Why do bats tolerate the viral infections they transmit to other species?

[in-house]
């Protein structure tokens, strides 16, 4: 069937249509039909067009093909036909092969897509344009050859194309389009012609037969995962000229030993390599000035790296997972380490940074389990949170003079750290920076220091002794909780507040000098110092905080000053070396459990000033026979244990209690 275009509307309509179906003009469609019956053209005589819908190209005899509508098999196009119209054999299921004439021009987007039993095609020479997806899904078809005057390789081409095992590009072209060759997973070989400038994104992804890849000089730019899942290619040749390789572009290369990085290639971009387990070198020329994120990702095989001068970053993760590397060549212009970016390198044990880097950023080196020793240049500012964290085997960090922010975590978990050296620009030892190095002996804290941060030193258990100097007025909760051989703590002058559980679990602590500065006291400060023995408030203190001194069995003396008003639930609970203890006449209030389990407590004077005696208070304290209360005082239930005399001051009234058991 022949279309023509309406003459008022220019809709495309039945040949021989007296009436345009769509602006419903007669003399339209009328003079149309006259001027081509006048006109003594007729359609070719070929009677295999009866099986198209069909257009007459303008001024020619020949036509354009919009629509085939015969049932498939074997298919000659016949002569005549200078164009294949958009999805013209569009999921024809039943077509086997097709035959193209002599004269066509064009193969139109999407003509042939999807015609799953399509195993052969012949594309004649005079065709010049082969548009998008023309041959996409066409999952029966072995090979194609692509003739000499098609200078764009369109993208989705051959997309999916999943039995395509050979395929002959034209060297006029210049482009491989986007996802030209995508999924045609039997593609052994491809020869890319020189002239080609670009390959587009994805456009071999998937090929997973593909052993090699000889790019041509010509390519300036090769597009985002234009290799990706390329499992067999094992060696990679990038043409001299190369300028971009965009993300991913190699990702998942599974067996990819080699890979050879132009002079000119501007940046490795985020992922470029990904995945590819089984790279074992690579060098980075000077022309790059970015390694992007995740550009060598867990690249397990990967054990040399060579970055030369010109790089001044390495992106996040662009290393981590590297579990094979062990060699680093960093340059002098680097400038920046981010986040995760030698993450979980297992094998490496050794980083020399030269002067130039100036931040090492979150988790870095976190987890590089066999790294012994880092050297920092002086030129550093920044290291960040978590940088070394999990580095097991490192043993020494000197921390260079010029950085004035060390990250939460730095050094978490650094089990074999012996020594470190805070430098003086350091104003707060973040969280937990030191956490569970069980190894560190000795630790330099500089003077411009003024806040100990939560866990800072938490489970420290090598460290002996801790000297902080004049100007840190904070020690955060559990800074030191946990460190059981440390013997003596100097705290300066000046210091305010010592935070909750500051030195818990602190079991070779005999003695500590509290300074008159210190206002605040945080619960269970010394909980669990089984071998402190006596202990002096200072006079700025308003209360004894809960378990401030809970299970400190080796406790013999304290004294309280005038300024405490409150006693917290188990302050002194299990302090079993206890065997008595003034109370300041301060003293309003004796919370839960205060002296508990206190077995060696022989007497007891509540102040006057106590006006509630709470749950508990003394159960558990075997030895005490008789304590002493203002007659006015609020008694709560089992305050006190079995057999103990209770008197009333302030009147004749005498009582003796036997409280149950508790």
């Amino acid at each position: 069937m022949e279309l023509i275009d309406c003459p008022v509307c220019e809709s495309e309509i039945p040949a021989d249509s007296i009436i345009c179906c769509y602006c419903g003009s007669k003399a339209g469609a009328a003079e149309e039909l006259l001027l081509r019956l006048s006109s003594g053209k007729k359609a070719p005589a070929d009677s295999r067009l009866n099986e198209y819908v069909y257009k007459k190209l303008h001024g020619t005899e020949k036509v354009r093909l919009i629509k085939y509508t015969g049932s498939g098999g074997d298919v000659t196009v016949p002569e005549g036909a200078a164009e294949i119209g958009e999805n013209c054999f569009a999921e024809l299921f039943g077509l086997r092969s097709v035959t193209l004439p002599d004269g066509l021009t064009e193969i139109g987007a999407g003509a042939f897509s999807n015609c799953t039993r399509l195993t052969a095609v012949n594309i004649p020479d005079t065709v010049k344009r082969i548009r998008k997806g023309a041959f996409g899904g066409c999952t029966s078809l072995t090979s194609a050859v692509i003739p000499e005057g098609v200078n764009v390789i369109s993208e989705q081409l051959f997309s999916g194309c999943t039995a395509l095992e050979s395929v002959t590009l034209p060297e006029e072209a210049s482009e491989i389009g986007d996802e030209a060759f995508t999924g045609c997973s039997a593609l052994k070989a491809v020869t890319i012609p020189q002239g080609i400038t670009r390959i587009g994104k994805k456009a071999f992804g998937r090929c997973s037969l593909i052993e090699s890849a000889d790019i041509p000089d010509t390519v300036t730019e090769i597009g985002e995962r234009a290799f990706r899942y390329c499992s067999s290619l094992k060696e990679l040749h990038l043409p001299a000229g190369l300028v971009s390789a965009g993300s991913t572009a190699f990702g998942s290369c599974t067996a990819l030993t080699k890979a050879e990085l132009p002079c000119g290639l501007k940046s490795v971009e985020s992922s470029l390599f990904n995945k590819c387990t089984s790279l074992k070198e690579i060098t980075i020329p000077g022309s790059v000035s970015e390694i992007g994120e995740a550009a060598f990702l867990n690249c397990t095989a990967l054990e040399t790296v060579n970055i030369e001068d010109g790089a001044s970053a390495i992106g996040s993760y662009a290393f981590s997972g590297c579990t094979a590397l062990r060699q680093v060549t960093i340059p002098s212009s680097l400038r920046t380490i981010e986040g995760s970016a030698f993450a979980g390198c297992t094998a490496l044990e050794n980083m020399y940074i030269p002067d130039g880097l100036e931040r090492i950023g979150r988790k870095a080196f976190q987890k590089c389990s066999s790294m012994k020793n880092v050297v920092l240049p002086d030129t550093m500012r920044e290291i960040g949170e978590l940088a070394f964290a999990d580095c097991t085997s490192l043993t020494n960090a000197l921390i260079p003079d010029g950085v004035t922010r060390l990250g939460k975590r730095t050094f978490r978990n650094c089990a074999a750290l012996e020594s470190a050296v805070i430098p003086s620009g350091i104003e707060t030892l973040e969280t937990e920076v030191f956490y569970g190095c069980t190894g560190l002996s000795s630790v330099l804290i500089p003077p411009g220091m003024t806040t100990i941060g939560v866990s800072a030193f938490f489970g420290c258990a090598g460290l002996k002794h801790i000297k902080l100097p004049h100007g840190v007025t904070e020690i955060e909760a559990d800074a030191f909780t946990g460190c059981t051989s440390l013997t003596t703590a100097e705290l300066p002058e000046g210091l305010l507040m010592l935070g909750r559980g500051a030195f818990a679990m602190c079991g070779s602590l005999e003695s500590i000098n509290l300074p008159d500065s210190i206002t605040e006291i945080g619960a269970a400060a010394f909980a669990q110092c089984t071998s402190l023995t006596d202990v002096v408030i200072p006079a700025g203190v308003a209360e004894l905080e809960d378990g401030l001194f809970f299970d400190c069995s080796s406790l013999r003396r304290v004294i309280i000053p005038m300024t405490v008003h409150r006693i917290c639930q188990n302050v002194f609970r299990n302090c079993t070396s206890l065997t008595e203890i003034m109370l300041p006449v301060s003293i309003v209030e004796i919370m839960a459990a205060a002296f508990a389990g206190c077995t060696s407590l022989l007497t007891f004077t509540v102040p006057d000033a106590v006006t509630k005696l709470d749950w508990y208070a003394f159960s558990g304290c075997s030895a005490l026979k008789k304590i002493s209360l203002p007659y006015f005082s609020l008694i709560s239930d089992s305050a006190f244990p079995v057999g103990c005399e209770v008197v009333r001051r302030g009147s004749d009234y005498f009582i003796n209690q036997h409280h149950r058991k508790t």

Bats are unusual among mammals in a number of ways and are notable for their tendency to host a wide range of viruses, some of which cause severe disease in humans and other mammals. By comparing the immune responses of bats with other mammalian hosts, it is possible to see why bats seem to tolerate these viral infections which are highly pathogenic in other hosts. In a recent paper, IDReC researcher Dave Hayman summarises differences in traits related to longevity and infection between bats and other mammals. The results reveal that by mitigating the effects inflammatory molecules brought on by infection, bats better tolerate viral infections and may have inadvertently increased bat lifespan by reducing DNA damage to telomeres.
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